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Poker Blog established in 2003 as the first stop for poker news, poker stories, and bad poker advice.

May 12, 2008

Urine trouble, boy

by Otis

The first year I played a World Series event, I found myself at Table 2, Seat 1. I was nervous beyond my normal "There's a good chance I'm dying" standard of anxiety. The buy-in money had come out of my own pocket, there were thousands of players in the room, and I had friends and family on the rail. Yet, despite it all, I found myself dedicating an inordinate amount of thought to one subject that had nothing to do with how to play ace-king under the gun.

Table 2 was in the farthest corner of the room. To exit the Amazon Room, a player had to wade through a deadfall of tables, chips, people, and ugly humanity. With a fresh bottle of Diet Mountain Dew in front of me and the cards going in the air, my mind wandered off to the same thought I have when I go just about anywhere.

How in the hell was I going to get to the bathroom?

I used to say, "I have the bladder of a pregnant woman." Then, my wife got pregnant and still lasted longer between trips to the head than me. The Otis family bladder is pretty legendary. It defies all marketing plans about the distance between truck stops and laughs out loud at medical studies. If you were to put my father, brother, and me in a car for a road trip to Vegas and someone offered you an over/under bet on the number of times we'd stop to use the restroom, you should take the over--no matter what the line was.

Here's a confession I think I've only made to one person in my life.

Back in the late 90s, my relationship with Mrs. Otis was only a couple of years old. I lived in Jackson, Mississippi. She lived in Columbia, Missouri. I made the drive up to my old college town about once every two weeks. I'd get off work around 6pm, grab a bag of sunflower seeds and two one-liter bottles of Diet Mountain Dew. Even if I drove like a crazy person, the drive usually took around eight hours. I could cut 20 minutes off the trip if I only stopped for gas. I don't think I have to tell you that I saved the lids off the one-liter soda bottles for a reason.

Why do I bring it up now? Well, as I might have mentioned a few weeks back, I am an occasional reader of high-stakes no-limit grinder Leatherass9's blog. He recently made a confession on his blog to which I can relate--at least to the degree that I know where he's coming from, if not related to poker and EV. Here's a quick synopsis...the guy figured out how much he was costing himself to get up and go to the bathroom. He wrote, "So it essentially cost me $100 to pee. Twice a day makes that $200 and if I play about 250 days a year (very conservative estimate) that means it costs me $50,000 a year to pee which was more than I used to make at my old job!"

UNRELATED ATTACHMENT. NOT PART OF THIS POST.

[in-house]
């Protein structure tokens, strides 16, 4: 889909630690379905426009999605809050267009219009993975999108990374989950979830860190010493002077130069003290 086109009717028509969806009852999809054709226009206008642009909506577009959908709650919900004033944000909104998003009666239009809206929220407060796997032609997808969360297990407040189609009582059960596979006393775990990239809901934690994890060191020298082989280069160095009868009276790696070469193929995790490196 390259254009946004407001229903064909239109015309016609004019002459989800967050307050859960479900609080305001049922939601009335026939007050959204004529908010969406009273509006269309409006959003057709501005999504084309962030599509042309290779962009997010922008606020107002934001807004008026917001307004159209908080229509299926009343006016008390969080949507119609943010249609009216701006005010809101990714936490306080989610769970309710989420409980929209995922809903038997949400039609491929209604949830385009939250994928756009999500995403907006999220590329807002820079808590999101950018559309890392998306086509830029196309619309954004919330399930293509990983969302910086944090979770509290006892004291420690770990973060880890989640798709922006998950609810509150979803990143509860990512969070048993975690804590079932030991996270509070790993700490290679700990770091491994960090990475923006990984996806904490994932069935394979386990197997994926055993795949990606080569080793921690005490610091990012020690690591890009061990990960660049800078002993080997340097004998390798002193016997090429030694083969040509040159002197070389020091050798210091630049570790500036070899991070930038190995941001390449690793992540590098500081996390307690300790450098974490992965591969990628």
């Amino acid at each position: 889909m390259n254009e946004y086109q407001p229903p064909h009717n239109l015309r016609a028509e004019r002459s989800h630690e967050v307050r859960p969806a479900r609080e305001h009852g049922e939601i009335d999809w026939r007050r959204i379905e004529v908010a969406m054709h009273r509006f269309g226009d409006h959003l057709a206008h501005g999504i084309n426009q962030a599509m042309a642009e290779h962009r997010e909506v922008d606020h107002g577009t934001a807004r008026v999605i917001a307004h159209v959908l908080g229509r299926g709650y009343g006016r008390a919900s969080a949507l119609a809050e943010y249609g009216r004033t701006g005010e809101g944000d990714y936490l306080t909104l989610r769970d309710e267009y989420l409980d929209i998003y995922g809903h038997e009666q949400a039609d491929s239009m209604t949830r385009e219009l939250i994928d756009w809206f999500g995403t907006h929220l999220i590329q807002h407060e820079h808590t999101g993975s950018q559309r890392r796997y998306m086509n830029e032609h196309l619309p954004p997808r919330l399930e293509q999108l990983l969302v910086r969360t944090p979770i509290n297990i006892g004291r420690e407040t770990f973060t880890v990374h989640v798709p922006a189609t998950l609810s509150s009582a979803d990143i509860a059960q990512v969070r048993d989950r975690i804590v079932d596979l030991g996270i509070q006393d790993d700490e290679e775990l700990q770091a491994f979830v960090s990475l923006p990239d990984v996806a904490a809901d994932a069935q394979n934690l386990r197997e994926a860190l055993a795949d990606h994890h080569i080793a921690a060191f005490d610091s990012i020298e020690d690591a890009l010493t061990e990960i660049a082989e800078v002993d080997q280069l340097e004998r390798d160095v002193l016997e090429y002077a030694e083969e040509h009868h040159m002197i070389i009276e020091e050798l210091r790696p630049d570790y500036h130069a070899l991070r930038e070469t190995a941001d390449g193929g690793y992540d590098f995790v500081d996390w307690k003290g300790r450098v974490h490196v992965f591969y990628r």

While I've never been serious enough about poker to pee in a bottle (I wonder what Jim Croce would've sung about that), I have put significant thought into how urination and poker go together. See, I've never understood people who take multiple breaks during poker tournaments. I know a couple of people who will take one or two smoke breaks per level (not including the official breaks) of major poker tournament. Leaving the table for a nic-fix or to go to the bathroom requires more than a "I want it" or "I gotta go." One should take into consideration a wide variety of factors. If leaving the table, it should be done in such a way that you give up as little positional advantage as possible while not missing any of your blinds. Thus, there are only a couple of times during an orbit when you can leave the table.

During that first year at the World Series, I happened upon this way of doing things. I'm happy to share it with you now.

The Otis Strategy for Urinating During a Poker Game

  • Time trip from table to bathroom before game begins
  • Calculate average length of one hand.
  • Do the math and leave with enough time to get you back to the table on the turn card of the hand in which you were under the gun.

    That is the basic strategy. There are other factors. Here are a few more tips.

  • Avoid leaving during heads-up pots
  • Never leave when you hear the words "All-in."
  • The time to make a break for it is when you see more than two players limp to the big blind and they all see a flop without a raise.

    It's not foolproof, but it's as close as I've got to perfection yet.

    Oh, and always wash your hands. Forget once, and your friends will never let you hear the end of it.

    Now, if you'll excuse me, I have to see a man about a stable of horses.

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